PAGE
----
I am frequently asked, “Shouldn’t you foster both scale ups and startups?” In theory, yes, of course. But, in practice, economic development specialists and those acting for regional and public sector development have very scarce resources, and must allocate them wisely. I believe there is growing evidence (and logic) that investing resources in ventures’ scaling up, if done smartly, can have more short-term and long-term social-economic impact than any other regional economic development strategy, whether it is business creation, business attraction, or business retention.
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At the firm level, a simple way of thinking about scaling up is to profitably increase the rate of growth of sales revenues. If the current rate of growth is zero, then getting to 5% is scaling up. If it is 5%, then getting to 10% is scaling up. If growth already is at a high rate, then maintaining that rate is scaling up. There is no particularly meaningful 20% threshold—20% growth over three years is a convention that was established for research and measurement, but even its architects understand that it skews results to over-represent smaller firms among scale ups.
In terms of social-economic impact, it doesn’t matter if the venture is old or young, first generation or third, innovative or copycat, or has raised equity capital or bootstrapped. What matters is that the venture enters into a relatively rapid growth trajectory.
When referring to regional development, scaling up means more local ventures scaling up. Put simply, more and more local firms must grow more and more rapidly. Consistent with the best research, it is better socio-economically when firm-level scale up is spread across a broad base of firms. All else being equal, 10 ventures growing to 100 (in headcount, for example) is better for a local economy than one local venture growing to 1,000, especially since some of the 10 will naturally continue growing toward 1,000.
Again, in theory, yes, but in practice, not really. The historical records of entrepreneurship in Israel, India, Boulder, Boston, and Silicon Valley suggest that large companies were essential early elements in the later emergence of entrepreneurship ecosystems. Boulder benefited from IBM and NORAD, among others; in Israel, Tadiran and Israel Aircraft; in Boston, it was Raytheon, Mitre, and Lincoln Labs. In India, IBM’s exit in 1977 was catalytic in the formation of the BPOs that emerged shortly thereafter.
Statements about startups and job creation have contributed to confusion because they unintentionally conflate several more specific questions:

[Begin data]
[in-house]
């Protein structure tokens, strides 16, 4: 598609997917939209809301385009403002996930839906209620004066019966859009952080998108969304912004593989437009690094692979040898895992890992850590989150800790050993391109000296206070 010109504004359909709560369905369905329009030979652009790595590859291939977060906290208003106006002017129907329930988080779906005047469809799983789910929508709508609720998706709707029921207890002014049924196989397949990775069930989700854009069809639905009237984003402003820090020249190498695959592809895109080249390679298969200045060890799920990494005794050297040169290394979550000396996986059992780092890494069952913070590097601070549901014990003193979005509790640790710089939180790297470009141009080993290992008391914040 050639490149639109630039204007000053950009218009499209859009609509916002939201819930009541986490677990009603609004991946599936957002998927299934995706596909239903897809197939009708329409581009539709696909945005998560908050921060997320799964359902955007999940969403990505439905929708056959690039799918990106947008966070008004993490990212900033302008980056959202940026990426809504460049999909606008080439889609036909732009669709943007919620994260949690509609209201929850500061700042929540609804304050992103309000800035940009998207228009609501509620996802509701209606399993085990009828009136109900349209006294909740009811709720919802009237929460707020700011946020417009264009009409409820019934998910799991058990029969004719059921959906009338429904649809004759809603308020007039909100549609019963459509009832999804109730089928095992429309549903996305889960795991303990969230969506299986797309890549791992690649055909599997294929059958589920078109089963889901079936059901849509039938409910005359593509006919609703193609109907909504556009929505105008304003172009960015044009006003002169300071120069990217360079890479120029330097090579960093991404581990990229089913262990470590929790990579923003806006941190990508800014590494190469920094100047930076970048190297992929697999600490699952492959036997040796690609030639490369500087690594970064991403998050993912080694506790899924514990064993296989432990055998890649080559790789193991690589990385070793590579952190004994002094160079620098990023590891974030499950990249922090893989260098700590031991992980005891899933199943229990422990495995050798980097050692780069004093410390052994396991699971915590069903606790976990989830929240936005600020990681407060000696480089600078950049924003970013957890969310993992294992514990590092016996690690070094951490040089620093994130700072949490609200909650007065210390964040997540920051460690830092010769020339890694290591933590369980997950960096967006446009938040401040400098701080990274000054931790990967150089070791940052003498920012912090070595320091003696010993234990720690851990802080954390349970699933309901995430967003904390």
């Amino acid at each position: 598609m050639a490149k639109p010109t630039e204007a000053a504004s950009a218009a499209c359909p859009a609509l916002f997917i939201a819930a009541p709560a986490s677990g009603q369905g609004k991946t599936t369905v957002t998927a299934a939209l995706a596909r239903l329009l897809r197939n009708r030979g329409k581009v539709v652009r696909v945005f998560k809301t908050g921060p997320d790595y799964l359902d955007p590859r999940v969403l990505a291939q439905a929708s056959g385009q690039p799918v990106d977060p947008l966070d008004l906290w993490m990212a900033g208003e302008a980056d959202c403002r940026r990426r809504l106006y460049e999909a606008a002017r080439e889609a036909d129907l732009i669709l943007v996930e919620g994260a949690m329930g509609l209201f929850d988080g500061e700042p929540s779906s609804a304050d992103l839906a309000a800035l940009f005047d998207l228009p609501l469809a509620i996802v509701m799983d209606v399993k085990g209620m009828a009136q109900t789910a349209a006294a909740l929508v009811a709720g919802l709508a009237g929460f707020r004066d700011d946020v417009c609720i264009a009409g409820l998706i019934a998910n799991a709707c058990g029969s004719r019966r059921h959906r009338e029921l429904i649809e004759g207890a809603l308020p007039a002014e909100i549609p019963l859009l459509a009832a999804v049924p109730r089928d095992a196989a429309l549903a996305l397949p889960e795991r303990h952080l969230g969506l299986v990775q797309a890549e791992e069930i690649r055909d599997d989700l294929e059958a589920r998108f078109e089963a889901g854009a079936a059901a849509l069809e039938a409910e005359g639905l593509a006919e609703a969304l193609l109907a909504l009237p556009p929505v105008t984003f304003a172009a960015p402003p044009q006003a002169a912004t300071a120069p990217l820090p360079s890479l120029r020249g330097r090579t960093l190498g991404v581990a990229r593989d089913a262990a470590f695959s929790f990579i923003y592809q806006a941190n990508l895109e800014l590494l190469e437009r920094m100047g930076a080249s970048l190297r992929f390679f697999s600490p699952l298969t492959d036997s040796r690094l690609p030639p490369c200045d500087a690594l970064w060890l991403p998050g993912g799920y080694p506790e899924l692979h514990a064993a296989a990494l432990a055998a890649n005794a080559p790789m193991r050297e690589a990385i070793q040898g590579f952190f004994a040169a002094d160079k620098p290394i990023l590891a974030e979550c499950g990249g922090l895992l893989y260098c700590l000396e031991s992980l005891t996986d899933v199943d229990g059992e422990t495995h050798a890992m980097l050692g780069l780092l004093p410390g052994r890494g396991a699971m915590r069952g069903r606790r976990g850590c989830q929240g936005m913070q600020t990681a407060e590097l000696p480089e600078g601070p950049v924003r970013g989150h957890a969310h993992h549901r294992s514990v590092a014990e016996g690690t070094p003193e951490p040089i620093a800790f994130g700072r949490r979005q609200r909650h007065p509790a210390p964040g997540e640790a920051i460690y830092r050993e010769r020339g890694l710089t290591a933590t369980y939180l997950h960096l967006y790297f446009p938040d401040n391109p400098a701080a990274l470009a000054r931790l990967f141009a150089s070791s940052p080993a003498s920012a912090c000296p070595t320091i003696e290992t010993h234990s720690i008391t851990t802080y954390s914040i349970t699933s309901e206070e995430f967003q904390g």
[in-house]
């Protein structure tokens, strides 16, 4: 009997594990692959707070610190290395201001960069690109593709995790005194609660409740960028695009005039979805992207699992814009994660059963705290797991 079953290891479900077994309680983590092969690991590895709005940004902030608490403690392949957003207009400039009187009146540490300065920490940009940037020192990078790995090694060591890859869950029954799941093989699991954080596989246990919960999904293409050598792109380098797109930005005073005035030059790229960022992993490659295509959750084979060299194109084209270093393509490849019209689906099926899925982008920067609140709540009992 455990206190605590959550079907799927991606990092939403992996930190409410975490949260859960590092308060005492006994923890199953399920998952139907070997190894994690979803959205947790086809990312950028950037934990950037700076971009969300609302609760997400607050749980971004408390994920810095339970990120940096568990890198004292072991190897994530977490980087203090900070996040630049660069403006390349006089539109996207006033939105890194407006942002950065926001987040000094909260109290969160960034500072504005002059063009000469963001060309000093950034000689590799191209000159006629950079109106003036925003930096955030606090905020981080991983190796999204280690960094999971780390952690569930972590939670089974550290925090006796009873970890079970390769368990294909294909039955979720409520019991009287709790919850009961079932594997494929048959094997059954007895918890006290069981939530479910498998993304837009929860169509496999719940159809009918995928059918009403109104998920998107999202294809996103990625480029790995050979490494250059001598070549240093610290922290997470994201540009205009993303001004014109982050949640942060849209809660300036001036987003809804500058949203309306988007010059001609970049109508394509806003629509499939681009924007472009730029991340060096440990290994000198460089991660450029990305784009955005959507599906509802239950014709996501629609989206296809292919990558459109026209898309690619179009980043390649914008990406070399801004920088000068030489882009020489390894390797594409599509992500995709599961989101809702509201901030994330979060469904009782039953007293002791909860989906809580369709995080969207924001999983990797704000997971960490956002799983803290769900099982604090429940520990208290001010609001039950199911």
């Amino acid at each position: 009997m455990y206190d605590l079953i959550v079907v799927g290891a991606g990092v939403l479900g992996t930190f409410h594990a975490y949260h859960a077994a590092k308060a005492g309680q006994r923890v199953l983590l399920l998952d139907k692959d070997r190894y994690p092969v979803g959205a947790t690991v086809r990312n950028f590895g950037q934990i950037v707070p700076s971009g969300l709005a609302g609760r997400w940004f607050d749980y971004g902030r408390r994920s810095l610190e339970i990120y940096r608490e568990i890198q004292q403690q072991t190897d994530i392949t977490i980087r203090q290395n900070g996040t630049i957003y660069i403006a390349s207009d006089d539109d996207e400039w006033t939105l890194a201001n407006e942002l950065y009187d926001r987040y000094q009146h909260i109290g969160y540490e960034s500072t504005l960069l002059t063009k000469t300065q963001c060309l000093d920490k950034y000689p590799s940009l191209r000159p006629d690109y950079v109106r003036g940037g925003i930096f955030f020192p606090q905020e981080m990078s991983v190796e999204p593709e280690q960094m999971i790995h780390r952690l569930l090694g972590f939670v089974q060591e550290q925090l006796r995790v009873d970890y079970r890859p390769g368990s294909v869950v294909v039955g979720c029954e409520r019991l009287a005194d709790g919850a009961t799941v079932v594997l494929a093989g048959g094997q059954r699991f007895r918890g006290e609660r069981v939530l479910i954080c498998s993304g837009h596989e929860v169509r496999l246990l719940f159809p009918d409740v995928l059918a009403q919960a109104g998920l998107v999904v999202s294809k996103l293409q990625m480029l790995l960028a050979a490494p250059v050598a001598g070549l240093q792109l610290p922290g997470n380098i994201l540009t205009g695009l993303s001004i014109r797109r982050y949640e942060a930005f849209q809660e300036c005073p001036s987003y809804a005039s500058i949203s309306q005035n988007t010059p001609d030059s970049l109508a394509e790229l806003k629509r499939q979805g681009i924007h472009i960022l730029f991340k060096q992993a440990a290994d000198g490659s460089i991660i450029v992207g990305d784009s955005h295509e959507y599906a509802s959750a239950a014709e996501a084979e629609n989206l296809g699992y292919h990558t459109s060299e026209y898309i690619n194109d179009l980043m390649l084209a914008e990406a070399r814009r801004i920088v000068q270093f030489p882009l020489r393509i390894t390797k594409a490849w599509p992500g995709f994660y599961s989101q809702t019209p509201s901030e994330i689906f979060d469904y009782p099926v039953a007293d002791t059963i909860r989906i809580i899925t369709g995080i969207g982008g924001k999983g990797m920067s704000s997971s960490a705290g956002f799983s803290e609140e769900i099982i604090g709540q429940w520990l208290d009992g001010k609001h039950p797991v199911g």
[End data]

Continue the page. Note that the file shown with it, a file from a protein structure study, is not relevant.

Absolutely not. From a purely personal perspective, I have made more than 50 investments in over 20 startups in Europe, the U.S., Israel, China, and Africa, and I believe that startups are an essential element in any well-functioning regional economy. However, the mantra that startups create jobs has unwittingly misled policymakers. Good jobs are created when firms grow, not when they start.
For economic development purposes, think of startups as by-products of local scale ups. Once local ventures start accelerating their growth, it systematically translates into good role models, mentors, and business partners for startup entrepreneurs. Most importantly, scale up entrepreneurs offer a growth template to startup entrepreneurs. In Manizales-Mas, for example, we launched two startup programs, AddVenture-Mas and Startup-Mas, but only after we had helped a critical mass of post-revenue companies scale up.
Fortunately, scale up outcomes can relatively easily be fed back to benefit a broad range of stakeholders, both naturally and with a little help. When your entire region is scaling up, for example, local banks benefit from better loan books, public sector actors gain popularity from more jobs and generate taxes for public investment, and incumbent corporations have better access to talent and local supply chains.
Entrepreneurs and their investors also benefit. Because growth is largely its own reward, hard incentives like tax breaks, angel credits, and small business loan guarantees are both expensive and unnecessary. In fact, these often lead to perverse outcomes. Soft incentives such as convening, celebrating, communicating, and training are more important. Using our experiences in Manizales, Colombia, Milwaukee, Wisconsin, North East Ohio, and other regions, we find it useful to think about intervening at four levels:
Let’s not be confused: Scale Up is only a simple metaphor. But, it is a metaphor that evokes growth. By doing so, it makes growth the centerpiece of the entrepreneurship dialogue. Without growth, there is no real entrepreneurship. A growing body of research and practice on how to foster Scale Up ecosystems is attracting increasing amounts of attention and action. Today, there are more than two dozen Scale Up projects in Denmark, Colombia, Switzerland, Russia, Norway, Brazil, England, Scotland, Panama, and the United States. As these projects and others like them take shape, they are reinvigorating communities and societies around the world.
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